Devoted to the Propagation and Defense of New Testament Christianity
December 7, 1961
NUMBER 31, PAGE 5,13b

"Sorry, It's Too Late!"

Wm. H. Lewis, Knoxville, Tennessee

Recently this quote was run in the local paper. Sorry, it's too late to agree with me, I've already changed my mind." I thought how beautifully this describes the condition among some preachers of the gospel today.

A few years ago I had no scruples against the church support of benevolent and educational institutions, and the centralization of church funds under one eldership in the field of evangelism. In fact, it was my practice to take part in these things. I did this because I had never questioned the scripturalness of such practices. When I learned that there was opposition to such, I began to "read up" on the subject and to study the subject of the "work and organization of the church." After reading what the Bible says on this subject, and reading the writings of some of our gospel preachers, I realized I had been honestly mistaken in teaching and practicing the above mentioned things. But to my dismay, when I changed my mind on these matters, I found that I was too late to agree with some of our "big" preachers whose works I had been reading, for they too, had changed their minds. Where they once taught that the local congregation was the only organization through which the "church as such" was to do its work, they now teach that the "church as such" can work through human organizations to do its work. Hence, I was "too late." Here are a few examples of what I mean:

C. M. Pullias:

"A great apostasy, maybe, is being planned unawares in the various things that local churches are doing under the eldership. Institutionalism is dangerous because it is a departure from the apostolic way. Human societies to do missionary work is wrong, but no more so than some human organization to take care of the orphans or old people or even the young folks. Happy is the man that condemneth not himself in that which he alloweth. Why not take care of all the work of the Lord as in New Testament times? Do you say that times have changed? Then the church is not sufficient, eh? Look out for a great fall!" ("The Life and Works of C. M. Pullias," page 577.)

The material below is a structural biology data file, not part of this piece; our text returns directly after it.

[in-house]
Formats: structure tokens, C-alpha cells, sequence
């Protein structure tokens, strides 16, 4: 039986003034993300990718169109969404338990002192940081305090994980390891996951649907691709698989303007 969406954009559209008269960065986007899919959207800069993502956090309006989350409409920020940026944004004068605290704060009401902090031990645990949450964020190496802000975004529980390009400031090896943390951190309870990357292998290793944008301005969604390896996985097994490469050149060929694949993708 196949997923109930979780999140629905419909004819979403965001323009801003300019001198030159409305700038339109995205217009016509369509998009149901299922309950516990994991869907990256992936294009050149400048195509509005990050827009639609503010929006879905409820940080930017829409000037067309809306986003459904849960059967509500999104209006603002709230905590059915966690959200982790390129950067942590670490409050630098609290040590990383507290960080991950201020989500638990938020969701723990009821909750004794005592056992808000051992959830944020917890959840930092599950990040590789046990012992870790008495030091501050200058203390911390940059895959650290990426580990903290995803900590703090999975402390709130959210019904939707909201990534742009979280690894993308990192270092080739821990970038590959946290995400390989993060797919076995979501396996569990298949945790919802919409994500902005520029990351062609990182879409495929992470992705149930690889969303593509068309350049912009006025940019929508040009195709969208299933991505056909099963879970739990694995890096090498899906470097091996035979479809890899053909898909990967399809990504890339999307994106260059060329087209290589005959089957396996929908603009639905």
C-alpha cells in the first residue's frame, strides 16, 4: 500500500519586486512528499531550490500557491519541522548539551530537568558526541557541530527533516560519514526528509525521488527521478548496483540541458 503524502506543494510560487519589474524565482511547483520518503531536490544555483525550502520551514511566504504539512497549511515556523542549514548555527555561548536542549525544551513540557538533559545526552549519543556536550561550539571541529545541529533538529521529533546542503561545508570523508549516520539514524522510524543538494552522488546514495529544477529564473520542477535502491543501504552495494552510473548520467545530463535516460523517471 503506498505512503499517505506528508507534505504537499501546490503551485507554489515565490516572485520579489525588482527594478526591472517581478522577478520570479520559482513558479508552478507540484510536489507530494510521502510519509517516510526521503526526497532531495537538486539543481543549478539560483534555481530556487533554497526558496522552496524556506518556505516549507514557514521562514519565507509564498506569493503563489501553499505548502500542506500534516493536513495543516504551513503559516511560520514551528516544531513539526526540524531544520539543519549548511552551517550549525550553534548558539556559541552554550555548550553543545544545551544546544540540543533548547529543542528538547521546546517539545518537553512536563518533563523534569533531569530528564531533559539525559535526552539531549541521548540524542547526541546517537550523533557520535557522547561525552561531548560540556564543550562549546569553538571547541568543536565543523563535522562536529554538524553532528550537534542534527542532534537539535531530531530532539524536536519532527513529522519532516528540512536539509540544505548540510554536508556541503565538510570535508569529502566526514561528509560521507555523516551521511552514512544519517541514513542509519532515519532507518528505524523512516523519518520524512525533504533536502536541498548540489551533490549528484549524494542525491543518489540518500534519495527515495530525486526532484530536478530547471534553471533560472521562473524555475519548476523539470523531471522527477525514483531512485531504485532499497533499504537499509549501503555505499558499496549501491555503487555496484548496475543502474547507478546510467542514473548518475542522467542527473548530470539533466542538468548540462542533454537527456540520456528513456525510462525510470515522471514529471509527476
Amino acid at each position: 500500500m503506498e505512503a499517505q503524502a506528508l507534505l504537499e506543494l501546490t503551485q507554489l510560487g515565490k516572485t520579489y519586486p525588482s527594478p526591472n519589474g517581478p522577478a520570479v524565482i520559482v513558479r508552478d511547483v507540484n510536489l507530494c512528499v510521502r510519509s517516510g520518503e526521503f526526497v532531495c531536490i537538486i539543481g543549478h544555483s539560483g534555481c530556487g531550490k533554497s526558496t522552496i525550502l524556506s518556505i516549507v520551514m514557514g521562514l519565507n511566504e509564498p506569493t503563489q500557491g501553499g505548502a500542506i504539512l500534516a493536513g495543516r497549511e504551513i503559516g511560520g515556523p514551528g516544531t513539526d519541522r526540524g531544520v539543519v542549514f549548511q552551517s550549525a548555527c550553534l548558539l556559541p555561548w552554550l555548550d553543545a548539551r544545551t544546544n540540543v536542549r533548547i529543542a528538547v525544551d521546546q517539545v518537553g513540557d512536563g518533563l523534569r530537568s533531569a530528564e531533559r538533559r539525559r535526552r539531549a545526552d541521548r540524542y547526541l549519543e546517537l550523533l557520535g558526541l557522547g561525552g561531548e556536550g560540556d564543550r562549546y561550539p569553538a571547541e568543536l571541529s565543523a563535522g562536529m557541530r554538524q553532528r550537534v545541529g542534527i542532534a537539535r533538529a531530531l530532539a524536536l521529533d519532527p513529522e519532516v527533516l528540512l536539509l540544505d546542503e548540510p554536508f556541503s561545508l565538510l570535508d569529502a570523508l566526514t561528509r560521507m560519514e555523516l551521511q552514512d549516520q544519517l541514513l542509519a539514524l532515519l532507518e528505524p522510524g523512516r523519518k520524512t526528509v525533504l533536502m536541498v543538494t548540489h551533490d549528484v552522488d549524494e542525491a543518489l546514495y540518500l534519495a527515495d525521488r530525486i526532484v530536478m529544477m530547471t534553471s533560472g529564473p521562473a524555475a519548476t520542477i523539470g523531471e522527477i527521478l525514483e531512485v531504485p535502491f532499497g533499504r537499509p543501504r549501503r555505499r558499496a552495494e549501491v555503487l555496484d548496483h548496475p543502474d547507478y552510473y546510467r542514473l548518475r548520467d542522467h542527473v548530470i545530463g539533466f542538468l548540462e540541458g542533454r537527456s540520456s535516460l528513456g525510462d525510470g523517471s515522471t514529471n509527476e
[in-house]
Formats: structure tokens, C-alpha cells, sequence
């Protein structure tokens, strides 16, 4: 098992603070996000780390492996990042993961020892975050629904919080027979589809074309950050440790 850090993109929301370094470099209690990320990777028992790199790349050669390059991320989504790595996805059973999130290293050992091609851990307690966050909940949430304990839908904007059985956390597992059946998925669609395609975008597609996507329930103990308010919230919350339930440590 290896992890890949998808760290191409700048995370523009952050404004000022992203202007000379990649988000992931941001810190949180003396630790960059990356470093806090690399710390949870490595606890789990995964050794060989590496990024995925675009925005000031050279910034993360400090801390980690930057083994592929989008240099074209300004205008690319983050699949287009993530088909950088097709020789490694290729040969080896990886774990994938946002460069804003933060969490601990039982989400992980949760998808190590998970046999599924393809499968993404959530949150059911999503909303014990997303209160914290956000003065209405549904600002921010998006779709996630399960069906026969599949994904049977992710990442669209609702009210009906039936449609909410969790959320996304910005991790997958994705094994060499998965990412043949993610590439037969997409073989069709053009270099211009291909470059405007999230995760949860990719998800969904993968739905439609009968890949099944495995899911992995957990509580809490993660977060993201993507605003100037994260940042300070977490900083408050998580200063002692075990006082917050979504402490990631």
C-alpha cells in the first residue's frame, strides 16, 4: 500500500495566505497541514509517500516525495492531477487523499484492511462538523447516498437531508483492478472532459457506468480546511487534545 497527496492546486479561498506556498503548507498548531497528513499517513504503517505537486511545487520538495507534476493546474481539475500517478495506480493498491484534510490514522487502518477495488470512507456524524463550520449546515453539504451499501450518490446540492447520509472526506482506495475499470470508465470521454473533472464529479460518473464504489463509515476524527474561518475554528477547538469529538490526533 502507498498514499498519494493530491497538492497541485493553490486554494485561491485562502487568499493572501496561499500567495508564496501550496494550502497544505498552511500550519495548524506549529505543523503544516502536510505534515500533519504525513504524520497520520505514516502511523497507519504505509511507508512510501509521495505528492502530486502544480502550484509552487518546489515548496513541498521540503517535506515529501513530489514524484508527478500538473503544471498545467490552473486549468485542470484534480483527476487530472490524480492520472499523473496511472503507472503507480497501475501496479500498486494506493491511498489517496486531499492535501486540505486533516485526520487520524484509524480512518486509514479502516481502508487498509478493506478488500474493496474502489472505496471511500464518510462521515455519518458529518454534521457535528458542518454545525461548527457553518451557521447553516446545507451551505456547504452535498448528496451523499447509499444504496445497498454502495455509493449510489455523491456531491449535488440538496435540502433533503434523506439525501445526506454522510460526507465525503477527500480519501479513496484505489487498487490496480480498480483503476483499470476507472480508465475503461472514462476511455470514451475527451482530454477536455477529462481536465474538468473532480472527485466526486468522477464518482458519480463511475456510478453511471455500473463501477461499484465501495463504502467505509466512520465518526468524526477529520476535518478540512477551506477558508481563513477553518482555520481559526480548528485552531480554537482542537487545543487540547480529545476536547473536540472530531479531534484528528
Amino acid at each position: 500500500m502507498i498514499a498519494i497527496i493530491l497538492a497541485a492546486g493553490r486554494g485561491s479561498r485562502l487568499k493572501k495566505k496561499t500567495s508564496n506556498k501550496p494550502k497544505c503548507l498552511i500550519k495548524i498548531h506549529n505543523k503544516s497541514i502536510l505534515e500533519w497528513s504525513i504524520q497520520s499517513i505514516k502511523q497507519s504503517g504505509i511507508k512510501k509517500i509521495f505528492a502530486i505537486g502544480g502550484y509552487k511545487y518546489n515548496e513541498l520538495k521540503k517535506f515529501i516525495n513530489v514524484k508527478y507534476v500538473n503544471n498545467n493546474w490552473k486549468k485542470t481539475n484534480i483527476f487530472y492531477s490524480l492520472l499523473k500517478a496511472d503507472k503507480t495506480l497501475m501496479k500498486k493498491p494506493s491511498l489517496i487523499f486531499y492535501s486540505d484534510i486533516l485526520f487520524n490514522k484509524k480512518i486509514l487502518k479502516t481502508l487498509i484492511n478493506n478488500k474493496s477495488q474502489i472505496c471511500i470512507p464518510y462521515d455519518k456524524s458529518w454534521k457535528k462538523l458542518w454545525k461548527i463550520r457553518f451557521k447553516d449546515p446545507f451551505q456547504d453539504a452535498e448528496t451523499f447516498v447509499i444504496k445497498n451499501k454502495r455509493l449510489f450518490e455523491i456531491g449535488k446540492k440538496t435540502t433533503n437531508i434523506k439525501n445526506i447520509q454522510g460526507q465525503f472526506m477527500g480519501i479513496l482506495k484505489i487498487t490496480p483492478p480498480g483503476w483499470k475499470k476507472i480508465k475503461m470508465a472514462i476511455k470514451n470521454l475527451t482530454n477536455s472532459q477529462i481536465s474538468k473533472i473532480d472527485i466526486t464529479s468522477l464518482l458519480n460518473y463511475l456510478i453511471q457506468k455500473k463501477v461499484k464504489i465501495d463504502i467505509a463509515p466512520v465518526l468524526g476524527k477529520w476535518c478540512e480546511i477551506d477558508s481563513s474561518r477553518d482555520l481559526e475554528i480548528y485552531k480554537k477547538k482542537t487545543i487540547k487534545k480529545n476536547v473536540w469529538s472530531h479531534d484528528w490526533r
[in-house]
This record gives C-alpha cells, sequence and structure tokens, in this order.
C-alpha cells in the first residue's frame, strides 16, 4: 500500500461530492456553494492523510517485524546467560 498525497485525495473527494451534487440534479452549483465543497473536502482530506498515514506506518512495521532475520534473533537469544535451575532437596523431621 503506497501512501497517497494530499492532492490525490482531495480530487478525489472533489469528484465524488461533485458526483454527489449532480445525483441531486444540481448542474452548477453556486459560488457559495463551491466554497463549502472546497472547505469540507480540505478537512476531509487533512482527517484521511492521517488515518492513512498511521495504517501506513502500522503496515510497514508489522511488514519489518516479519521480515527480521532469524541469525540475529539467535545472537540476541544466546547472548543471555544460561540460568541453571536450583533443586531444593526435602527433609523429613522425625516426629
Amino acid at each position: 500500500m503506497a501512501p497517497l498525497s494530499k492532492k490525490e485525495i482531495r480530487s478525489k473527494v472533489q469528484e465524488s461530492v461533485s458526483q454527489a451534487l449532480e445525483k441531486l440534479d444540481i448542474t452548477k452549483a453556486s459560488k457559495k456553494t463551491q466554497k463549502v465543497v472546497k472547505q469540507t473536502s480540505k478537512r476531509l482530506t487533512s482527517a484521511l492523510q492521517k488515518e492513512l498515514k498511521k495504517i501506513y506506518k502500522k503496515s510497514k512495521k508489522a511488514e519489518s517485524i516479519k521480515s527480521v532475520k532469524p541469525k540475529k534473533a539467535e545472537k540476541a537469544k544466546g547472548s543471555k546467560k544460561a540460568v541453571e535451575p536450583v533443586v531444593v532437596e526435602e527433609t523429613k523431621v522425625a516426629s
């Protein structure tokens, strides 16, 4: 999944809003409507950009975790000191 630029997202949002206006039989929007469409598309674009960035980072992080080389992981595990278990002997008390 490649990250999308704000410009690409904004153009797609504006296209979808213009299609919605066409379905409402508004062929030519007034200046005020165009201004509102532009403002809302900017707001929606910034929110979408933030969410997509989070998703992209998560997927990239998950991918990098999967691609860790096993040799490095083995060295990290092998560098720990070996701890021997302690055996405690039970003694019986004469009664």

Guy N. Woods:

"The ship of Zion has floundered more than once on the sandbar of institutionalism. The tendency to organize is a characteristic of the age. On the theory that the end justifies the means, brethren have not scrupled to form organizations in the church to do the work the church itself was designed to do. All such organizations usurp the work of the church, and are unnecessary and sinful (Emp. mine - W. H. L.) ....This writer has never been able to appreciate the logic of those who affect to see grave danger in Missionary Societies, but scruple not to form similar organizations for the purpose of caring for orphans and teaching young men to be gospel preachers." ("Abilene Christian College Lectures," 1939.)

"The self-sufficiency of the church in organization, work, worship and every function required of it by the Lord should be emphasized. This lesson is much needed today. Religious secular organizations are always trying to encroach on the function of the New Testament church, interfere with its obligations, and attempt to discharge some of its functions. The church is the only organization authorized to discharge the responsibilities of the Lord's people. When brethren form organizations independently of the church to do the work of the church, however worthy their aims and right their designs, they are engaged in that which is sinful. (Emp. mine. WHL) All ecclesiasticism is wrong. Any movement to force churches of Christ to bow to the behests of any paper, clique, or group in the church is ecclesiasticism. There is a very definite trend in this direction in the brotherhood today. In some of the larger centers groups of preachers meet and formulate an attitude and then demand that the churches support them in such attitude, and if they will not, the churches are stigmatized and accused of holding to false doctrines. Preachers have no right to exercise such powers over the free churches of Christ. Only the church itself, through its divinely authorized elders, has the right to formulate its policies. And in so doing is answerable only to the Lord." ("Annual Lesson Commentary," p. 338, 1946) (I know of no place where this prediction has been fulfilled any more than right here in this section of the country. — WHL)